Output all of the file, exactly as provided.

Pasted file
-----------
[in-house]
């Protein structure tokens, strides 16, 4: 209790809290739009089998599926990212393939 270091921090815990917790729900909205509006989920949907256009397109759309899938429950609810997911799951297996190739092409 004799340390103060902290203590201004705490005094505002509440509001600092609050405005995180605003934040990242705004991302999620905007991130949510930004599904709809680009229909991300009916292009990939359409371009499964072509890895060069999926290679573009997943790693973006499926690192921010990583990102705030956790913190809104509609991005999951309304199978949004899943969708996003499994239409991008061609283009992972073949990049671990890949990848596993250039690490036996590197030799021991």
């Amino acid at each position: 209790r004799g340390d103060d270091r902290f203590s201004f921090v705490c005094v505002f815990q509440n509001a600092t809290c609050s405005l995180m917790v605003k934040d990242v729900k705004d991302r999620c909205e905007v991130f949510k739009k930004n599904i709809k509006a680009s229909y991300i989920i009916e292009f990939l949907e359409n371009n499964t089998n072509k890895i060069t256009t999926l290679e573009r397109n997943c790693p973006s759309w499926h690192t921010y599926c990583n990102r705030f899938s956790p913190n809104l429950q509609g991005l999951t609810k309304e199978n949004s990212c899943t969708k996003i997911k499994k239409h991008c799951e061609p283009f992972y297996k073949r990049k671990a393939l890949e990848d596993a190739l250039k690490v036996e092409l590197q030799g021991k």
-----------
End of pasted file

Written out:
[in-house]
């Protein structure tokens, strides 16, 4: 209790809290739009089998599926990212393939 270091921090815990917790729900909205509006989920949907256009397109759309899938429950609810997911799951297996190739092409 004799340390103060902290203590201004705490005094505002509440509001600092609050405005995180605003934040990242705004991302999620905007991130949510930004599904709809680009229909991300009916292009990939359409371009499964072509890895060069999926290679573009997943790693973006499926690192921010990583990102705030956790913190809104509609991005999951309304199978949004899943969708996003499994239409991008061609283009992972073949990049671990890949990848596993250039690490036996590197030799021991």
């Amino acid at each position: 209790r004799g340390d103060d270091r902290f203590s201004f921090v705490c005094v505002f815990q509440n509001a600092t809290c609050s405005l995180m917790v605003k934040d990242v729900k705004d991302r999620c909205e905007v991130f949510k739009k930004n599904i709809k509006a680009s229909y991300i989920i009916e292009f990939l949907e359409n371009n499964t089998n072509k890895i060069t256009t999926l290679e573009r397109n997943c790693p973006s759309w499926h690192t921010y599926c990583n990102r705030f899938s956790p913190n809104l429950q509609g991005l999951t609810k309304e199978n949004s990212c899943t969708k996003i997911k499994k239409h991008c799951e061609p283009f992972y297996k073949r990049k671990a393939l890949e990848d596993a190739l250039k690490v036996e092409l590197q030799g021991k």